Organizations appear to be taking on media and stakeholder fragmentation with an integrated front. Almost 60% of survey respondents said their organizations had "completely" or "somewhat integrated" the PR/comms and marketing functions.

Yet almost 14% of practitioners characterized the collaboration between the two functions as unsuccessful. Another 26% characterized it as neither successful nor unsuccessful.

In other words, 40% of respondents perceive the comms function is failing to benefit from integration.

On top of that, practitioners ranked the importance for the next generation of communicators to understand paid media (3.69) and media buying (3.32) significantly lower than all kinds of other disciplines, including experiential (3.85) and social listening (4.40).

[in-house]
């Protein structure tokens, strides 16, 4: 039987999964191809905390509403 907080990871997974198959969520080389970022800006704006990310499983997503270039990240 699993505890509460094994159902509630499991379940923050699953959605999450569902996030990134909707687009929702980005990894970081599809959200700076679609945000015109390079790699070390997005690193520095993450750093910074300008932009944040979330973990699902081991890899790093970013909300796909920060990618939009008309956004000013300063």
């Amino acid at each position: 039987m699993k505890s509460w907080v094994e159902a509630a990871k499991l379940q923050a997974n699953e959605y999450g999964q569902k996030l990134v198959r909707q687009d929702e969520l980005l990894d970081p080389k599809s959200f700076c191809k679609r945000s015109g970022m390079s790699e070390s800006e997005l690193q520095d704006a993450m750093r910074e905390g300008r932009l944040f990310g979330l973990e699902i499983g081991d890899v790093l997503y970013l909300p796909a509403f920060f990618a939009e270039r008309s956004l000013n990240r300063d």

"A big issue for the industry is learning how to get onto the same boat. One way to do that is for PR and marketing to better understand one another," says Ray Kotcher, professor, practice of public relations, Boston University’s College of Communication. "But PR doesn’t seem to understand everything marketing does."

"It’s increasingly common in most global markets to have a program that blends PR, social, and other disciplines," explains Aedhmar Hynes, CEO at Text100. "But we still find clients who are siloed, and in some cases we’re executing integrated programs to clients who don’t actually connect with one another."